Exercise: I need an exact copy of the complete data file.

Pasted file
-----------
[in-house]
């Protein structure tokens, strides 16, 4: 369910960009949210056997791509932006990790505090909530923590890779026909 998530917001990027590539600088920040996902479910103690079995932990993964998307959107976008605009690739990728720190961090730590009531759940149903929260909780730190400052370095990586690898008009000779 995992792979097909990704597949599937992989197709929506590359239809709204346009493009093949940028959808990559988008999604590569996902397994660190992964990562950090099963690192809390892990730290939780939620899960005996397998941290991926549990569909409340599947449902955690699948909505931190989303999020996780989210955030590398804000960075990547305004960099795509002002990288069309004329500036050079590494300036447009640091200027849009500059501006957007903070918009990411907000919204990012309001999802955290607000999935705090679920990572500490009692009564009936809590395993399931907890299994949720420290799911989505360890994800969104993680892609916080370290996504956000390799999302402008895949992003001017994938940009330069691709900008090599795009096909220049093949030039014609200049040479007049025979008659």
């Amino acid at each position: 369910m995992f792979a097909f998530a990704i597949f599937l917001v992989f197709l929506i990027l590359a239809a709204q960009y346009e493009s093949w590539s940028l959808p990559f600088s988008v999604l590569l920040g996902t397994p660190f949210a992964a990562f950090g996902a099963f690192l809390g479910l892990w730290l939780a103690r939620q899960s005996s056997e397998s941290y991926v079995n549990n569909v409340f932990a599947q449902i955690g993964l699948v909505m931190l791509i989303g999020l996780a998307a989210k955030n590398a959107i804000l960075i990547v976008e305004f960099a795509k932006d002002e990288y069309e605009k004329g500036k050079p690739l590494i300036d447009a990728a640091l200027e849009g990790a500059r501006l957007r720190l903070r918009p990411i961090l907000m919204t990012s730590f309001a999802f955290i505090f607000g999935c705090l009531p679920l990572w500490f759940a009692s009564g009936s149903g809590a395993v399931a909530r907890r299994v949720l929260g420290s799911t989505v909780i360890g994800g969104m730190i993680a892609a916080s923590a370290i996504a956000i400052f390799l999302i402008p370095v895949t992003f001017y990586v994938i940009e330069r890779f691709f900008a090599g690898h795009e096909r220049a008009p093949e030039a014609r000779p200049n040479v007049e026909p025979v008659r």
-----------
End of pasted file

[in-house]
């Protein structure tokens, strides 16, 4: 369910960009949210056997791509932006990790505090909530923590890779026909 998530917001990027590539600088920040996902479910103690079995932990993964998307959107976008605009690739990728720190961090730590009531759940149903929260909780730190400052370095990586690898008009000779 995992792979097909990704597949599937992989197709929506590359239809709204346009493009093949940028959808990559988008999604590569996902397994660190992964990562950090099963690192809390892990730290939780939620899960005996397998941290991926549990569909409340599947449902955690699948909505931190989303999020996780989210955030590398804000960075990547305004960099795509002002990288069309004329500036050079590494300036447009640091200027849009500059501006957007903070918009990411907000919204990012309001999802955290607000999935705090679920990572500490009692009564009936809590395993399931907890299994949720420290799911989505360890994800969104993680892609916080370290996504956000390799999302402008895949992003001017994938940009330069691709900008090599795009096909220049093949030039014609200049040479007049025979008659």
């Amino acid at each position: 369910m995992f792979a097909f998530a990704i597949f599937l917001v992989f197709l929506i990027l590359a239809a709204q960009y346009e493009s093949w590539s940028l959808p990559f600088s988008v999604l590569l920040g996902t397994p660190f949210a992964a990562f950090g996902a099963f690192l809390g479910l892990w730290l939780a103690r939620q899960s005996s056997e397998s941290y991926v079995n549990n569909v409340f932990a599947q449902i955690g993964l699948v909505m931190l791509i989303g999020l996780a998307a989210k955030n590398a959107i804000l960075i990547v976008e305004f960099a795509k932006d002002e990288y069309e605009k004329g500036k050079p690739l590494i300036d447009a990728a640091l200027e849009g990790a500059r501006l957007r720190l903070r918009p990411i961090l907000m919204t990012s730590f309001a999802f955290i505090f607000g999935c705090l009531p679920l990572w500490f759940a009692s009564g009936s149903g809590a395993v399931a909530r907890r299994v949720l929260g420290s799911t989505v909780i360890g994800g969104m730190i993680a892609a916080s923590a370290i996504a956000i400052f390799l999302i402008p370095v895949t992003f001017y990586v994938i940009e330069r890779f691709f900008a090599g690898h795009e096909r220049a008009p093949e030039a014609r000779p200049n040479v007049e026909p025979v008659r």